“Sure,” says the writer, “Absolutely—give me the pen, where do I sign?” Then he hesitates. “Just a minute,” he says. “What’s the catch?”

Atwood uses this fictional exchange to explore “the problem of moral and social responsibility in relation to the content of a work of art.” The passage appears in chapter four of her 2002 book Negotiating with the Dead: A Writer on Writing. I’m still in chapter three, but I skipped ahead.

Negotiating with the Dead is a literary essay on the writer as artist. At least, that’s true of the half I’ve read so far. Chapter 3, titled “The Great God Pen,” traces the Art Wars generally, and the world of poetry and fiction as a theatre of war in particular. And she examines an interesting argument—strictly syllogistic, mind you—that “we should devote ourselves to beauty-worship.” An unexpected but crucial premise in this argument is Jesus’ declaration, “The truth shall make you free.”

The interesting story here is that art has displaced religion in a secular society. Atwood isn’t all that explicit about this. But what she says is suggestive. Her chapter begins with clichéd questions about literary worth and money. Since writers are warned against unrealistic expectations of monetary gain, they must come to grips with deeper incentives. One possibility commends “the social usefulness of art.” But writers beguiled by this idyllic motive are victims of censorship, often inflicted by themselves. “Thus, the heroes of Art became those who were willing, as they say, to push the envelope.”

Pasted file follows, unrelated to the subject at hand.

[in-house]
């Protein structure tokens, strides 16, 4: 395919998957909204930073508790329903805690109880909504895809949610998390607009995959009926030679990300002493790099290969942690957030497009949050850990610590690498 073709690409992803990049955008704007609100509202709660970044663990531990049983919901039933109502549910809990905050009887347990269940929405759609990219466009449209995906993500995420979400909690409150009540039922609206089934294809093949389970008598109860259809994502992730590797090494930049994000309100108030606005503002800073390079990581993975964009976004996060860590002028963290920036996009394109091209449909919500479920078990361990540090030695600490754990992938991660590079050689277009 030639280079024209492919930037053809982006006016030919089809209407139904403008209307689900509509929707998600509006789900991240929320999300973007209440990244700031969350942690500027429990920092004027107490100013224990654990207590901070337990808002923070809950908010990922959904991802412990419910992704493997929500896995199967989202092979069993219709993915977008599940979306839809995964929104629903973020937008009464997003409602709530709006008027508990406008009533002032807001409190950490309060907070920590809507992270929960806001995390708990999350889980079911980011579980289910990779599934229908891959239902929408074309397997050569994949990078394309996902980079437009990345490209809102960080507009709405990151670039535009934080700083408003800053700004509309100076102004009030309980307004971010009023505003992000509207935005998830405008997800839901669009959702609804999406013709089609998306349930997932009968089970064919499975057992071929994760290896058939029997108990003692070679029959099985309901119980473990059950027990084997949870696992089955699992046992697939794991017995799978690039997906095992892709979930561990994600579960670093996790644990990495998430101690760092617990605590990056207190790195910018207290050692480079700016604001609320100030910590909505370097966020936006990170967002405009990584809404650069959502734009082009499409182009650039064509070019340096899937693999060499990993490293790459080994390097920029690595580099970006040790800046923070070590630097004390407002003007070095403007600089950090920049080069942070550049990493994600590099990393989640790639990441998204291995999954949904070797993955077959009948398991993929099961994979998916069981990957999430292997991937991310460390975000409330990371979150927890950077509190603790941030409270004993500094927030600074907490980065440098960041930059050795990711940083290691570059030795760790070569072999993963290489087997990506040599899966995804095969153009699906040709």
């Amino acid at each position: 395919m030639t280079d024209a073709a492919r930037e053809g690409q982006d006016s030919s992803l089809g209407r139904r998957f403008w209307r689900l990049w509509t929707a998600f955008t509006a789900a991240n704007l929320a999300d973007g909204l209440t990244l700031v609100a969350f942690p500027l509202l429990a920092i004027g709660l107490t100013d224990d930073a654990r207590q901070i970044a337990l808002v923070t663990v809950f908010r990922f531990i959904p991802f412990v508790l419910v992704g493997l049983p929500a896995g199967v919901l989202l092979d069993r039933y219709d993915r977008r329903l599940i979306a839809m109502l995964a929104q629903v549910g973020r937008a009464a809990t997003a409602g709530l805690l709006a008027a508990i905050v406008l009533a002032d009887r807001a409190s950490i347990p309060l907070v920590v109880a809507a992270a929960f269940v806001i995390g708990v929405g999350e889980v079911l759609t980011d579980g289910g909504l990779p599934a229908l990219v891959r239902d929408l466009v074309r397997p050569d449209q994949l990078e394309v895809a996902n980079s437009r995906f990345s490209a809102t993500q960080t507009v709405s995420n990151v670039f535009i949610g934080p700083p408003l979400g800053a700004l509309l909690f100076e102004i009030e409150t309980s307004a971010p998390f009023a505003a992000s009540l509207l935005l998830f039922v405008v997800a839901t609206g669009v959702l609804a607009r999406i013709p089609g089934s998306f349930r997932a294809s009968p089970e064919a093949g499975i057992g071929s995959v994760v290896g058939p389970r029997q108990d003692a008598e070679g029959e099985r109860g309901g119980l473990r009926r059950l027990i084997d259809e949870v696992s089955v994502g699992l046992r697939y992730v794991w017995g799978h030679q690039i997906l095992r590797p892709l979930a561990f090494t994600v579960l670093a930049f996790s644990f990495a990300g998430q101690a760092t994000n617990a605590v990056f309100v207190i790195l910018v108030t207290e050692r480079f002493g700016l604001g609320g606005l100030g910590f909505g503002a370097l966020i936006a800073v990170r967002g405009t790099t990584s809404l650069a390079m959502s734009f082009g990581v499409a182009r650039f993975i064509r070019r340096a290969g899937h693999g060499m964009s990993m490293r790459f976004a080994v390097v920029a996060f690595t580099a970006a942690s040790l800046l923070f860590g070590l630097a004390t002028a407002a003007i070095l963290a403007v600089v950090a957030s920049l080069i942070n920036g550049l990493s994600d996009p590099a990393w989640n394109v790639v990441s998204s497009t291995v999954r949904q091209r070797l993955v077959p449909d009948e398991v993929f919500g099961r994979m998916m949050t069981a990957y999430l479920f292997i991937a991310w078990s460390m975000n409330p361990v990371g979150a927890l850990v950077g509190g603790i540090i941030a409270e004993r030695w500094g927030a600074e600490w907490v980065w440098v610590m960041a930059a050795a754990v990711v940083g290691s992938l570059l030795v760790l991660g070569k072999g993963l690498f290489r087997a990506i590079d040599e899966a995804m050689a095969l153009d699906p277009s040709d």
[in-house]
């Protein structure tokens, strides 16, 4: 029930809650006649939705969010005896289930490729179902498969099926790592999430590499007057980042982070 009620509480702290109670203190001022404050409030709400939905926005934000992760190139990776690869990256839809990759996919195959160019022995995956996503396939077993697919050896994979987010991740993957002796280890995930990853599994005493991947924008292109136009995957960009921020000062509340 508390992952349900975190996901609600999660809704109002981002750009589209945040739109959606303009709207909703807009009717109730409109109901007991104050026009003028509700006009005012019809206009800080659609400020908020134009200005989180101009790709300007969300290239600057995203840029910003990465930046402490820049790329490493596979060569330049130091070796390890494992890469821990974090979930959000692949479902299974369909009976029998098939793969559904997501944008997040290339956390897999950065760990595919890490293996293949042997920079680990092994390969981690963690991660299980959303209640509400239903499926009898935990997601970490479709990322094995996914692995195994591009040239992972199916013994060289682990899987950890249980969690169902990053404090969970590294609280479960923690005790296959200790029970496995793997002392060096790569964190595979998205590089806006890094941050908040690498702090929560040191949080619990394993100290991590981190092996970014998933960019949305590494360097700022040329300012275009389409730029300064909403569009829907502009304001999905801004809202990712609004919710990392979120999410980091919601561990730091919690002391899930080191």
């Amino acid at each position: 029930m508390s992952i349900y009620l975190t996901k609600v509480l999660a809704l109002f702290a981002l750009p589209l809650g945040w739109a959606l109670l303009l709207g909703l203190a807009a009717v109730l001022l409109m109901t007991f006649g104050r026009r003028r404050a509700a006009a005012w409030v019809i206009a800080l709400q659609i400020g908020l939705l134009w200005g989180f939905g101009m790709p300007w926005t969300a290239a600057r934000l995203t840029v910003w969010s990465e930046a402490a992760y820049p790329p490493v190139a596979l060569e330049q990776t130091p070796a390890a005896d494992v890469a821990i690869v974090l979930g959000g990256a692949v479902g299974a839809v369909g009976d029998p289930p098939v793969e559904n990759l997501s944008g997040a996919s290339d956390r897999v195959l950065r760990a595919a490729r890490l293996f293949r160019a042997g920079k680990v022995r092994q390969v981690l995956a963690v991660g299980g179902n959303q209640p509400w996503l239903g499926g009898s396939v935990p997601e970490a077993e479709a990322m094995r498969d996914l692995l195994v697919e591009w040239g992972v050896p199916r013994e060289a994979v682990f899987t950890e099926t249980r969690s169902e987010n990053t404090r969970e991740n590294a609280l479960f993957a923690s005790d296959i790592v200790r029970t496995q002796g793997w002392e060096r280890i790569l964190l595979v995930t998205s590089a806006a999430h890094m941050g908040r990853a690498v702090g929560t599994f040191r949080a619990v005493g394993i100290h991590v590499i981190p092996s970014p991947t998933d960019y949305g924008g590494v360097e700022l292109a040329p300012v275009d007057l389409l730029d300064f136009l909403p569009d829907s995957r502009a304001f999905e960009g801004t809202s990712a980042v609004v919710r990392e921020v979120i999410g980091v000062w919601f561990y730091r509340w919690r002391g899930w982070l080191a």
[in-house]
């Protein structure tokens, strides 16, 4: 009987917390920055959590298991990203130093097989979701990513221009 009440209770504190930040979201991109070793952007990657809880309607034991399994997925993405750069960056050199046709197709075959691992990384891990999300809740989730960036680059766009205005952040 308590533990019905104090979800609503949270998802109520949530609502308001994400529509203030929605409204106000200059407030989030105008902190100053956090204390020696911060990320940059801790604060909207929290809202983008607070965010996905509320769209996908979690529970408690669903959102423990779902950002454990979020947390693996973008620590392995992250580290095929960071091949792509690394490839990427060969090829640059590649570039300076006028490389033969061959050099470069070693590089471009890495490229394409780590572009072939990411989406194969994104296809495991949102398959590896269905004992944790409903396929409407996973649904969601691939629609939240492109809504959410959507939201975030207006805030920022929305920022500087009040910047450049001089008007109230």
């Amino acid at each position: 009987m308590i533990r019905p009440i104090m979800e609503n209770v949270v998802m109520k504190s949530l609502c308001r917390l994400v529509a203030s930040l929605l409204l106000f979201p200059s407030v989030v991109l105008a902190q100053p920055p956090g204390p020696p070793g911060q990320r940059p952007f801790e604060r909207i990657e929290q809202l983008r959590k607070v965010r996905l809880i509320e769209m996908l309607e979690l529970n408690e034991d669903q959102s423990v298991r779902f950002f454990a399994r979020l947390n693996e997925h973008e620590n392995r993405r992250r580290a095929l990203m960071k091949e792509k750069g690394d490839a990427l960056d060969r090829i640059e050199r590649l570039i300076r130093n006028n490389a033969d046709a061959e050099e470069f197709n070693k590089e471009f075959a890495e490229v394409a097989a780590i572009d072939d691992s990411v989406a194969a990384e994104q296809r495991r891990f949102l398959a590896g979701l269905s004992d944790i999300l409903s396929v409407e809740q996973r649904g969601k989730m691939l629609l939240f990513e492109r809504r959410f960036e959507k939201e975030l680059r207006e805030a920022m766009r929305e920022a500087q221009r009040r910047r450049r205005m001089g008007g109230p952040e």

In due course, this pushed artists in the direction of a “pure aesthetic” that pitted art against moral purpose. The upshot, in the words of Ralph Waldo Emerson, is that beauty, rather like God, “is its own excuse for being.”

Oscar Wilde drew out religious parallels with art that imitate the language of Christianity, says Atwood. In his preface to The Picture of Dorian Gray Wilde wrote, “No artist has ethical sympathies.” He added, “Those who find beautiful meanings in beautiful things are the cultivated. For these there is hope. They are the elect to whom beautiful things mean only Beauty.”

The artist is a high priest of the imagination. But this does not require scruples. When it comes to Art, some get it and some don’t. Art for art’s sake is non-utilitarian. It disdains mammon and turns a blind eye to social responsibility. For a writer of this persuasion, there is no accountability. The only ultimate is the instinct of the artist.

Atwood explores this theme without committing herself to its creed. But she does seem to think that there are only two other motives for writing. They are writing for monetary gain and writing to fulfill a social responsibility of one sort or another.

***

Atwood is probably best known for her novel The Handmaid’s Tale (1985), depicting an apocalyptic future with the world’s women in subjection to a theocracy run by fanatical devotees of the Bible. The film adaptation appeared in 1990, starring Faye Dunnaway, Natasha Richardson, and Robert Duvall.

Watch for this TV Ad about Barack Obama after the DNC Convention


pH for America will soon be running a TV ad featuring comments by Barack Obama about the proper use of the Bible in American politics. The ad is slated for release shortly after the Democratic National Convention is over. But you can see the complete video of the forthcoming ad now.

If you want to see the video, click here:

Here are a few discussion questions:

  1. What is the primary thesis of this ad?
  2. How is this thesis supported?
  3. What seems to be Obama’s approach to interpreting the Bible?
  4. Do you agree with this approach?
  5. What are the strengths and weaknesses of this particular ad?
  6. Will this ad influence voters? Do you think it should?

What say you?